“Historic hotels seek to offer travelers a deeper and more historical connection to their destinations, adding another layer of nostalgia in the tapestry of experiential travel. The days when travelers selected hotels based solely upon breakfast buffets and WiFi connectivity have long passed; the modern traveler is ready to swap consistency for authenticity. In fact, according to a recent survey commissioned by American Express, more than 72 percent of travelers prefer to spend money on experiences rather than things. Modern travelers seek inspiration and immersive experiences, but they are also hoping to be inspired and entrenched in their destination during all aspects of their vacations.” writes Alpert in August’s Global Traveler Magazine.
Many of our INTO member organisations are involved in owning, running and/or saving hotels and our Secretary-General, Catherine Leonard, is quoted in the article: “Historic hotels offer a spirit of place that is often missing in modern, purpose-built hotels with their endless corridors and identikit box-shaped rooms. Just because the hotel has a past doesn’t mean it doesn’t have a future. In the face of a relentless tide of development and globalization, heritage can help us understand where we came from and what the future holds. With the growth of technology and platforms like Airbnb, the demand for quirky, non-corporate, story-rich hotel rooms will only grow.”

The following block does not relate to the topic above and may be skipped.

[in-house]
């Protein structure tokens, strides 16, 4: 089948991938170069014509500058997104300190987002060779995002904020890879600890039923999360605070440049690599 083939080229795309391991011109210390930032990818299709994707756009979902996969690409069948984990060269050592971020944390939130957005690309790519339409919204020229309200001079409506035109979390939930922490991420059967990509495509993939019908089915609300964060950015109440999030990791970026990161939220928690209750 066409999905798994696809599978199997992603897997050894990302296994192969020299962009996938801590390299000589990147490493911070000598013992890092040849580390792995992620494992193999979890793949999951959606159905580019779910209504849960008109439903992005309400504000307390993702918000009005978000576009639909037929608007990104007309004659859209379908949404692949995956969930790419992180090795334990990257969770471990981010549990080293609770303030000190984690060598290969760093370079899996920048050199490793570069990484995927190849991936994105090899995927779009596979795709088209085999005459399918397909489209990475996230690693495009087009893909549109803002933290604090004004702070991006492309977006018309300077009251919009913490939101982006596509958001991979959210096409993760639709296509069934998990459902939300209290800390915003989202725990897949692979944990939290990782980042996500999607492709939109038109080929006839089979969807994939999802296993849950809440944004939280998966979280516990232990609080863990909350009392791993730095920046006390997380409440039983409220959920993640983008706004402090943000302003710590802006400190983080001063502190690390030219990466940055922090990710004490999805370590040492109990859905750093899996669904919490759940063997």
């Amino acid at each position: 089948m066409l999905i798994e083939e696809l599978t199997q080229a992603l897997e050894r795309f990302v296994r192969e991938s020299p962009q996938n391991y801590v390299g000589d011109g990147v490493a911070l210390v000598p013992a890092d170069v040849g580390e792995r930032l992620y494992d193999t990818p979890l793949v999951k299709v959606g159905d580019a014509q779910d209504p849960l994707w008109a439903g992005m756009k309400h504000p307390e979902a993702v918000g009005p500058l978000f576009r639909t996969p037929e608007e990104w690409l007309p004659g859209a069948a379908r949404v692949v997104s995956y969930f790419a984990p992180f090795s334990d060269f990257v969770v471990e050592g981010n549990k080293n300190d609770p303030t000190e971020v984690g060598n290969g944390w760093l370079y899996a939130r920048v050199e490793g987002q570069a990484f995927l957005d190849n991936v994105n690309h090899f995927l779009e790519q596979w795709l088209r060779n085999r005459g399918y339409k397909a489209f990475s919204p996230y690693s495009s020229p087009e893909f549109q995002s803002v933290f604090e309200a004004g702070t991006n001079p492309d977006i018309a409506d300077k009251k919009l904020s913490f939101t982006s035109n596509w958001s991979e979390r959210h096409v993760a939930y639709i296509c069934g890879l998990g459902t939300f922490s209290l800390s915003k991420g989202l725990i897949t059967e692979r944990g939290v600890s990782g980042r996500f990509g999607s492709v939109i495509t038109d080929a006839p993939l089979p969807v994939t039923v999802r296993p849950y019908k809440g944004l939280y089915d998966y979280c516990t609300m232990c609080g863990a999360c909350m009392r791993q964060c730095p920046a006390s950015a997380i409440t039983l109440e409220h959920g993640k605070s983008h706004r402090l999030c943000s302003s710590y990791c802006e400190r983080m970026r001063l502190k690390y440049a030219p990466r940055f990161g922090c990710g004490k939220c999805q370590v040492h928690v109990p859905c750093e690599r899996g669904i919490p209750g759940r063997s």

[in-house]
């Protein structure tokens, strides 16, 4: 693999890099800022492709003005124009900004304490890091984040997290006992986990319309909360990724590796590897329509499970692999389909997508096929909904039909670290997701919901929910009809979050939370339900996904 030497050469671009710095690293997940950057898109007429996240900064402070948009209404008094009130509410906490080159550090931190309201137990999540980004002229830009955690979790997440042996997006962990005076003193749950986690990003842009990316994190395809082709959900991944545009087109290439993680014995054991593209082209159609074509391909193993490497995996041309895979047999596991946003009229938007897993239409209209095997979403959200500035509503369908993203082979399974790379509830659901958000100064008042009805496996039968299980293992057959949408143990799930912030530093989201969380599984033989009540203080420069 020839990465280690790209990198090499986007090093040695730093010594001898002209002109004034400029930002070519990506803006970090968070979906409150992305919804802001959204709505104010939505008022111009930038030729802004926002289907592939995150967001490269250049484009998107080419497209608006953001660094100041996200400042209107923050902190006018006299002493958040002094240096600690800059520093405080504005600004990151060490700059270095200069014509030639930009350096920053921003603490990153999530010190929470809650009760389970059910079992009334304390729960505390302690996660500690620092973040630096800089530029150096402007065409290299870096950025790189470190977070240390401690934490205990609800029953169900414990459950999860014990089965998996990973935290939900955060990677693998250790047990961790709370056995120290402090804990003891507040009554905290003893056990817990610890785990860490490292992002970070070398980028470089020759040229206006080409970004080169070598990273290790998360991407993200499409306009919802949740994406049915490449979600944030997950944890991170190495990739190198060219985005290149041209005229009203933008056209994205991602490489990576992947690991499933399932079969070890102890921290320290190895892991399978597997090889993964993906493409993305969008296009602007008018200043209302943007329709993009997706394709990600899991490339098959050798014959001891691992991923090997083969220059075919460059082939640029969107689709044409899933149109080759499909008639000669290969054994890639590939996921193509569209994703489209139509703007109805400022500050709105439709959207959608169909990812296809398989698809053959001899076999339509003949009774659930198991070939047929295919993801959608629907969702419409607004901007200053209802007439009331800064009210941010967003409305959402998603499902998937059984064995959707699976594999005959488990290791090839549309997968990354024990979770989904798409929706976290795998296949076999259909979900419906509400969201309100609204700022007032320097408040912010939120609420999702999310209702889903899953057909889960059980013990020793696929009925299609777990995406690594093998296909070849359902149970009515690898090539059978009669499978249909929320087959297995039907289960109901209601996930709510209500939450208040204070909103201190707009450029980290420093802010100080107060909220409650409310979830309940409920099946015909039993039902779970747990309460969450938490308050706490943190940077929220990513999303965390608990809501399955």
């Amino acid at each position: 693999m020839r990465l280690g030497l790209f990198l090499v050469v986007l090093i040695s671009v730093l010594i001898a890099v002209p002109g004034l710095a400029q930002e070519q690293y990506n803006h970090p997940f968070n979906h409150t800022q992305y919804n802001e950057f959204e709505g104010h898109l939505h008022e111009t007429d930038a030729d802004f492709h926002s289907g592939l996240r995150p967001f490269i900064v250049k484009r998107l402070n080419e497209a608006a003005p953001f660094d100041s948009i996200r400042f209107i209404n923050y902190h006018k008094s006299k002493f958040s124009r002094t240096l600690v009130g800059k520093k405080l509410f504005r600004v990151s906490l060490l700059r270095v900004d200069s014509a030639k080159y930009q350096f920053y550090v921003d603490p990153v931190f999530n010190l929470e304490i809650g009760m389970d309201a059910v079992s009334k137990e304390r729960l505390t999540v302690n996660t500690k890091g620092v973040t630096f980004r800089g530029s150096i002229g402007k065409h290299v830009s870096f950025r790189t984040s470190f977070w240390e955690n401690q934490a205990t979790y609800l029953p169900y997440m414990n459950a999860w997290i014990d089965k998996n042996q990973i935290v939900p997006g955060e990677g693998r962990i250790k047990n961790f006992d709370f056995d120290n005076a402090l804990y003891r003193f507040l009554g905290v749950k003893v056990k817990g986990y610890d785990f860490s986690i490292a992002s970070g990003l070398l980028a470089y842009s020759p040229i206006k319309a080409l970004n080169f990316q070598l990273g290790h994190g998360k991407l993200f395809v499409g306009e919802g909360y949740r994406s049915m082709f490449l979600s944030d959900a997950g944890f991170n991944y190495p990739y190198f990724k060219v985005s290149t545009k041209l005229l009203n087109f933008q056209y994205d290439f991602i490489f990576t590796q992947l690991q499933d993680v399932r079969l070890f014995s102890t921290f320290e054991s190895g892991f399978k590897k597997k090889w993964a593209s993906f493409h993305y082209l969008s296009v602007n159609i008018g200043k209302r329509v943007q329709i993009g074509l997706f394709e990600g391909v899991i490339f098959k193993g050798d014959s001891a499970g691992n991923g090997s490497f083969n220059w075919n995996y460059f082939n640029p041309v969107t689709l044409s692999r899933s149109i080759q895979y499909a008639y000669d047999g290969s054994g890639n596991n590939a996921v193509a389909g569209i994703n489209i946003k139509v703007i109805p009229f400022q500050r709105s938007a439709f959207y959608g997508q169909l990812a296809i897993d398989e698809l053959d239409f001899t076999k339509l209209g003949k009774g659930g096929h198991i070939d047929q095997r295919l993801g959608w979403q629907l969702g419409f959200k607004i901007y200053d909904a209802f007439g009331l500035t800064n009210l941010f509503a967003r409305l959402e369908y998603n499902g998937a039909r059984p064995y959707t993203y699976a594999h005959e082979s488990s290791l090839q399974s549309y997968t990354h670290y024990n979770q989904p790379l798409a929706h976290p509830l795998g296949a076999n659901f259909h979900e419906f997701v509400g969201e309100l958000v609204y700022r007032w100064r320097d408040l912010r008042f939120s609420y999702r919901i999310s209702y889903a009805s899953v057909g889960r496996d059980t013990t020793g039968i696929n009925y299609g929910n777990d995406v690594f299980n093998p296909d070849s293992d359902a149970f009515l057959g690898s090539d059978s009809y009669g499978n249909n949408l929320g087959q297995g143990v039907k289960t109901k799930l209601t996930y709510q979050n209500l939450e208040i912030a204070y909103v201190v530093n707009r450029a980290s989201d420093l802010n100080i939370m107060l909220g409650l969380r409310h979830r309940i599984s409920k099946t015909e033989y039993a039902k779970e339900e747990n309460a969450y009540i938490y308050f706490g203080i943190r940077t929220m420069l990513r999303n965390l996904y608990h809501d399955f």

The National Trust of England, Wales and Northern Ireland runs three Historic House Hotels – and leases out several others like Cliveden, a glittering hub of society before being infamously associated with the Profumo Affair, and Ickworth, which many of you will have visited during ICNT Cambridge.
The US National Trust for Historic Preservation has a Historic Hotels Programme. “Historic hotels tell a story of a building’s bygone era through the architecture, artifacts and photos throughout the building, and the way they incorporate certain elements of history throughout cuisine, cocktails and beyond,” explains Heather Taylor, manager of marketing communications, Historic Hotels of America.
The National Trust of Zimbabwe’s flagship property, La Rochelle, is run as a hotel. The Canadian National Trust saved the Yukon Hotel in Dawson City in the 1970s – now successfully run as a small luxury hotel. The Bermuda National Trust has a historic hotel now used as a museum (Globe Hotel) as does the Australia National Trust and the Italian National Trust (FAI) has this amazing, dilapidated art deco hotel building which it opens to the public – wouldn’t it be great if they could run it as a hotel again??? Many also have holiday cottages to rent (like National Trust for Scotland or Jersey).
In answer to Kristy’s question, if you had the choice to stay in a new hotel or a hotel in an historic building, which would you choose personally and why, Catherine answered “I would chose an historic building of course! Well, I do work for INTO but that aside, here are the reasons: I like to stay somewhere distinctive when I am away from home. I like to revel in the history of a place, which of course includes the hotel room (and the food heritage!) I like the way walls tell stories. Stories of the people who lived or worked there in times gone by. I like to feel inspired by the old. Historic hotels are also – like all older buildings – much greener than new hotels. And they have windows that you can open too!”
Don’t forget that INTO also offers working holiday opportunities, which you can find out more about here.